At Morgan & Westfield, we are specialists in selling businesses and have had decades of experience in business sales. This experience is important when it comes to valuing a business with the intent to sell your company. Companies that specialize exclusively in business appraisals often do not have an in-depth understanding of buyer’s needs and wants. Having this knowledge is paramount in pricing your company to sell.
At Morgan & Westfield, the majority of our in-house valuations are prepared for individuals or companies who wish to know the worth of their company for the purpose of selling it. For court-ordered appraisals and any other appraisal not relating to selling a business, we contract with third parties at discounted rates. We perform the field work directly, assisting with data gathering, questionnaires, financial statement normalization, and the other tasks involved in appraising a business, and then jointly work with the company to finalize the appraisal.
Whether you would like a business valuation to assist you in preparing your company for sale, or are required to obtain a court-ordered appraisal, we can help you, and often for rates much lower than our competition.
If you are thinking of selling your business, then you should seriously consider valuing your business. By valuing your company, you greatly increase the chances of selling your company and often at a much higher value.
It is necessary to first obtain an in-depth understanding of your business and industry before beginning any valuation assignment. We conduct in-depth interviews with you to understand the nuances of your business – discussing staffing, your location, the value of your equipment, competition, financial trends, availability of information, and more.
Financial statements are the basis of nearly all business appraisals. Because most valuations depend on some form of comparison, whether it is a comparable transaction or using a multiple, your financial statements must be “normalized” or “recasted” so consistent results are obtained. Financial statement “normalization” or “recasting” involves normalizing either excessive or underreported expenses or revenues in your business so that your company can be compared to its peers. For more information on this topic, please visit our blog.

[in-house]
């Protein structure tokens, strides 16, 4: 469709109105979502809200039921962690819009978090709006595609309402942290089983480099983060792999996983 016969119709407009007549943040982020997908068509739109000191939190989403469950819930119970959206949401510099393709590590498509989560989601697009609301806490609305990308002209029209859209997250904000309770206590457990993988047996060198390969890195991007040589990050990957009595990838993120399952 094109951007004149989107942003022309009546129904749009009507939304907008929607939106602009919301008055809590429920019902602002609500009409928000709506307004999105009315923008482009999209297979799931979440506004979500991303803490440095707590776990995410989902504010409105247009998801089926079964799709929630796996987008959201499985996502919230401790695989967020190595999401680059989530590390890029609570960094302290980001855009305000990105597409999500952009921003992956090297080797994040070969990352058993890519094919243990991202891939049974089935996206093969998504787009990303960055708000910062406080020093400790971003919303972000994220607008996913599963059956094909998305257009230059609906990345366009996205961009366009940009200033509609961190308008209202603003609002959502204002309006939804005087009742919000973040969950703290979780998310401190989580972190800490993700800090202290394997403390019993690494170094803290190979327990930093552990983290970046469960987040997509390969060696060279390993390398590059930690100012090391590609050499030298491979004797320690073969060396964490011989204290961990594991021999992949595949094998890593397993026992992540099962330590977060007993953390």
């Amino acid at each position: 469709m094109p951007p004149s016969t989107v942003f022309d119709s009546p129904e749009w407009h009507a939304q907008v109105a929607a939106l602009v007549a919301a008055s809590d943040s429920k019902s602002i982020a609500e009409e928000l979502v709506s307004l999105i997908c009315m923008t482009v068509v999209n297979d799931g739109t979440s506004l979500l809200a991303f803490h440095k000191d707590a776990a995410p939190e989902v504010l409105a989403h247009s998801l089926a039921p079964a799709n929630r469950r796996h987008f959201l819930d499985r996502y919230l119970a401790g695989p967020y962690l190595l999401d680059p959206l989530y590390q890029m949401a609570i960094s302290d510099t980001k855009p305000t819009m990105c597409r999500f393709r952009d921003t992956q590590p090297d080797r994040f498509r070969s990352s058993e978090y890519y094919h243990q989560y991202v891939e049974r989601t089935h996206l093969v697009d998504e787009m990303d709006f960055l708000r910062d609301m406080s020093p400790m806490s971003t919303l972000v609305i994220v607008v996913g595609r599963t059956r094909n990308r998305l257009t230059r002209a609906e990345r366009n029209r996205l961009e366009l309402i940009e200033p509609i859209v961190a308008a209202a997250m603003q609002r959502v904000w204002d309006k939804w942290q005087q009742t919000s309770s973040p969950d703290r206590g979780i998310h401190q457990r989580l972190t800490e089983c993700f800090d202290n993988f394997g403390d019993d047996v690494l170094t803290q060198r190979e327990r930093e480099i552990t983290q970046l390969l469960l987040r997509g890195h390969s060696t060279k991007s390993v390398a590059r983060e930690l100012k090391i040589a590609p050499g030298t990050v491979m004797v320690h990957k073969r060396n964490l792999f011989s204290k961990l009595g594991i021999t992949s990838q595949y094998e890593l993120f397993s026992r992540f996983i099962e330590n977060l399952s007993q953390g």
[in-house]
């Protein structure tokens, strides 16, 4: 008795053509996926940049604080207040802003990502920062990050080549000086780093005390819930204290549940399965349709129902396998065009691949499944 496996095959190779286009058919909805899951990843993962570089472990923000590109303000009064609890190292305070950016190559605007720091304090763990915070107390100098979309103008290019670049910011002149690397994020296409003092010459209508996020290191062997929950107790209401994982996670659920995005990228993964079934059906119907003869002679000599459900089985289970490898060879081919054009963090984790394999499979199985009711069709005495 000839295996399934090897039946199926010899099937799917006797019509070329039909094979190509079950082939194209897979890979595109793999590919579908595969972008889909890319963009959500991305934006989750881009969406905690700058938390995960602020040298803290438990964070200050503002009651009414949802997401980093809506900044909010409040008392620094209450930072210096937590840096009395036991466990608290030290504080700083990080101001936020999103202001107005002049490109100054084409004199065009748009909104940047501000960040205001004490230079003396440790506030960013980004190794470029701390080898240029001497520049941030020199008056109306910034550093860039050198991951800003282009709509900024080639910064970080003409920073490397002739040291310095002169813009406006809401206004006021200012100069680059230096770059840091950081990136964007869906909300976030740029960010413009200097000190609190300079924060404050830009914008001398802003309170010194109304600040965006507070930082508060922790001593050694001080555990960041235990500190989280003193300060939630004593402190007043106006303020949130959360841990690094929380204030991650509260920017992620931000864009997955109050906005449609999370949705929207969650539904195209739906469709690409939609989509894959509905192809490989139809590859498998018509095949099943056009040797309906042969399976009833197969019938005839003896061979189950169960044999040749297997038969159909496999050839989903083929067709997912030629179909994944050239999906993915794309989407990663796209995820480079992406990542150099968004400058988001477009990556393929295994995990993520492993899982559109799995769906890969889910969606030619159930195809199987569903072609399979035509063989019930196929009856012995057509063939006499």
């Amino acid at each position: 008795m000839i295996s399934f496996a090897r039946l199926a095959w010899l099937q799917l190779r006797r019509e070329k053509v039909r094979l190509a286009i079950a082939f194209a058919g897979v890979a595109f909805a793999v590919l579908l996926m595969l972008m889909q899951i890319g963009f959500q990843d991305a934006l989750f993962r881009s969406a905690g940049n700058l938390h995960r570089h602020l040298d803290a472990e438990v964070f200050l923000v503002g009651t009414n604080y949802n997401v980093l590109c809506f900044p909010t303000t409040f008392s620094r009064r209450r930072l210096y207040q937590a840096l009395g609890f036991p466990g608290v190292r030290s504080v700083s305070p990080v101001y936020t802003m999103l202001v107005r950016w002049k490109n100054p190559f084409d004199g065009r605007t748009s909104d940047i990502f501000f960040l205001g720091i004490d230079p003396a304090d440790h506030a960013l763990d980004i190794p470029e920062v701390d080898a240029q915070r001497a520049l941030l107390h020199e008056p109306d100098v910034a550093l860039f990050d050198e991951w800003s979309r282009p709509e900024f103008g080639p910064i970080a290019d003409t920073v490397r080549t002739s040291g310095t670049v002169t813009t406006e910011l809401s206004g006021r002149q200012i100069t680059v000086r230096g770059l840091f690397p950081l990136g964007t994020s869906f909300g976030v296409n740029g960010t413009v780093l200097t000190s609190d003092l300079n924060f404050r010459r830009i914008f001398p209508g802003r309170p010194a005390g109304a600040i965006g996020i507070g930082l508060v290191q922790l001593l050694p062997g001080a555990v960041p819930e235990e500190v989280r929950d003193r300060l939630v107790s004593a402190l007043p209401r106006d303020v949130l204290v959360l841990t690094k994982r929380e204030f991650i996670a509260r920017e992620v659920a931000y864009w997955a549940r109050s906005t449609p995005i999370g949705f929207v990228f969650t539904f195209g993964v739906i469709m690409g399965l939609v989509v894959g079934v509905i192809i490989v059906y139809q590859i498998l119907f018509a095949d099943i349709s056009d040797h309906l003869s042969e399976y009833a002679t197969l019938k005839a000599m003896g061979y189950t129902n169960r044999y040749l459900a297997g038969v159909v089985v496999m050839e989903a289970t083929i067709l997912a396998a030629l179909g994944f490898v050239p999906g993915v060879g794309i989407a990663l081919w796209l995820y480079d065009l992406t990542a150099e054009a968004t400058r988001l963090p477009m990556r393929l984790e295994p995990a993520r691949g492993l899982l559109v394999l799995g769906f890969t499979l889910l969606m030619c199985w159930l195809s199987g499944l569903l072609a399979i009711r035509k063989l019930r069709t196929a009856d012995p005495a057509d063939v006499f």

While there are three primary methods of valuing a business, there are literally hundreds of variations and nuances of each method. Depending on the industry, the availability of information, the time available to perform the valuation, and the purpose, the proper methods and weighting of methods must be chosen. For example, if a service business is being valued with the intent to sell, then it is likely that a multiple of discretionary earnings be used. Methods based on the value of hard assets would not be used because the business is not asset-intensive. They may be used, however, for validation purposes. If comparable transactions are not available, then the valuator may have to choose a variety of income approach methods.
Once your financial statements have been prepared and the methods have been chosen, then the individual methods must be performed, resulting in either a specific value or a range of values for each method used. By using more than one method, the valuation is validated and can be defended, whether to a buyer or a professional, such as an attorney or accountant.
After the individual methods are applied, the valuator must review each individual conclusion and apply proper weighting to reach an overall specific value or range of values. The value of your business may also depend on other consideration, such as availability of financing and current market conditions. These additional factors are taken into consideration in preparing the final valuation.